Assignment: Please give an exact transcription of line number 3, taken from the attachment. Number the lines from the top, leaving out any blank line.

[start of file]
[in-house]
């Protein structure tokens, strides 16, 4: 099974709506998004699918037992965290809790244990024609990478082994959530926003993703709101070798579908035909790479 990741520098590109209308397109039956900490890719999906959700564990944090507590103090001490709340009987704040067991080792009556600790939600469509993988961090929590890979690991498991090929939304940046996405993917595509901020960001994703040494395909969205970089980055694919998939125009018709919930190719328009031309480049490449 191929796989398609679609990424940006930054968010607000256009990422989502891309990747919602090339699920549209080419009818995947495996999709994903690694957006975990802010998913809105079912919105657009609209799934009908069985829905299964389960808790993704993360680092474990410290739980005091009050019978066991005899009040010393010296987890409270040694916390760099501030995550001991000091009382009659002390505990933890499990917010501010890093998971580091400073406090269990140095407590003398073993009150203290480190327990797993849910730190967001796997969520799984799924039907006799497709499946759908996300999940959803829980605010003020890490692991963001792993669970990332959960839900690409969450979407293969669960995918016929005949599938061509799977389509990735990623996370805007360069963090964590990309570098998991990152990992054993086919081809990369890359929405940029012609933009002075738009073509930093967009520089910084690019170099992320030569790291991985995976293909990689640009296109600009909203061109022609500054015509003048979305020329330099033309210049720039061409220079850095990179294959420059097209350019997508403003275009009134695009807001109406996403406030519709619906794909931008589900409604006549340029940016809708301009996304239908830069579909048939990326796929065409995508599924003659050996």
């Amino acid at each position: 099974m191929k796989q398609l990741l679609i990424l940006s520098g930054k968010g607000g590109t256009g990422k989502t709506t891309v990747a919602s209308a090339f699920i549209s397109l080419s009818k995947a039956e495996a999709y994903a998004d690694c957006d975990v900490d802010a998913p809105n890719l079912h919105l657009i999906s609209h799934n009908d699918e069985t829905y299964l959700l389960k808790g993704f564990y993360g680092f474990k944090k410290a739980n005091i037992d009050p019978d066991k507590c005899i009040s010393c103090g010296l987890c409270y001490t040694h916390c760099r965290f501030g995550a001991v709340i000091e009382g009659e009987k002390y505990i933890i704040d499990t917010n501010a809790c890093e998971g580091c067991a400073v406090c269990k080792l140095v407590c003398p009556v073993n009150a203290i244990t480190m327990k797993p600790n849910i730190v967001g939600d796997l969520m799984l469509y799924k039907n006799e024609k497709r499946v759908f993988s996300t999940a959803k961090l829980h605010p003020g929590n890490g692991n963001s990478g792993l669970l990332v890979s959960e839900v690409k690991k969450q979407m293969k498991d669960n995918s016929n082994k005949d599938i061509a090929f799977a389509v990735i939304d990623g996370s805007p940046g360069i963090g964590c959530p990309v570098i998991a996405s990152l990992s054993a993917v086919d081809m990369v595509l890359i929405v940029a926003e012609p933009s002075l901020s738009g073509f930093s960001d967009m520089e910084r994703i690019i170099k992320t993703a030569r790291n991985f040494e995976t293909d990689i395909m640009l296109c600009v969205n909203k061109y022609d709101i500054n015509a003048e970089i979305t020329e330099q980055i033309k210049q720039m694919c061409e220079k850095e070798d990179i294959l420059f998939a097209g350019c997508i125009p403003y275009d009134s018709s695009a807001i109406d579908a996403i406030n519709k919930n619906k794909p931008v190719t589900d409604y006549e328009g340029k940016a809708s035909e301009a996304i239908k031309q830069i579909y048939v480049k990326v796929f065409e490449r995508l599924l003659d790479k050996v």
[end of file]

């Amino acid at each position: 099974m191929k796989q398609l990741l679609i990424l940006s520098g930054k968010g607000g590109t256009g990422k989502t709506t891309v990747a919602s209308a090339f699920i549209s397109l080419s009818k995947a039956e495996a999709y994903a998004d690694c957006d975990v900490d802010a998913p809105n890719l079912h919105l657009i999906s609209h799934n009908d699918e069985t829905y299964l959700l389960k808790g993704f564990y993360g680092f474990k944090k410290a739980n005091i037992d009050p019978d066991k507590c005899i009040s010393c103090g010296l987890c409270y001490t040694h916390c760099r965290f501030g995550a001991v709340i000091e009382g009659e009987k002390y505990i933890i704040d499990t917010n501010a809790c890093e998971g580091c067991a400073v406090c269990k080792l140095v407590c003398p009556v073993n009150a203290i244990t480190m327990k797993p600790n849910i730190v967001g939600d796997l969520m799984l469509y799924k039907n006799e024609k497709r499946v759908f993988s996300t999940a959803k961090l829980h605010p003020g929590n890490g692991n963001s990478g792993l669970l990332v890979s959960e839900v690409k690991k969450q979407m293969k498991d669960n995918s016929n082994k005949d599938i061509a090929f799977a389509v990735i939304d990623g996370s805007p940046g360069i963090g964590c959530p990309v570098i998991a996405s990152l990992s054993a993917v086919d081809m990369v595509l890359i929405v940029a926003e012609p933009s002075l901020s738009g073509f930093s960001d967009m520089e910084r994703i690019i170099k992320t993703a030569r790291n991985f040494e995976t293909d990689i395909m640009l296109c600009v969205n909203k061109y022609d709101i500054n015509a003048e970089i979305t020329e330099q980055i033309k210049q720039m694919c061409e220079k850095e070798d990179i294959l420059f998939a097209g350019c997508i125009p403003y275009d009134s018709s695009a807001i109406d579908a996403i406030n519709k919930n619906k794909p931008v190719t589900d409604y006549e328009g340029k940016a809708s035909e301009a996304i239908k031309q830069i579909y048939v480049k990326v796929f065409e490449r995508l599924l003659d790479k050996v």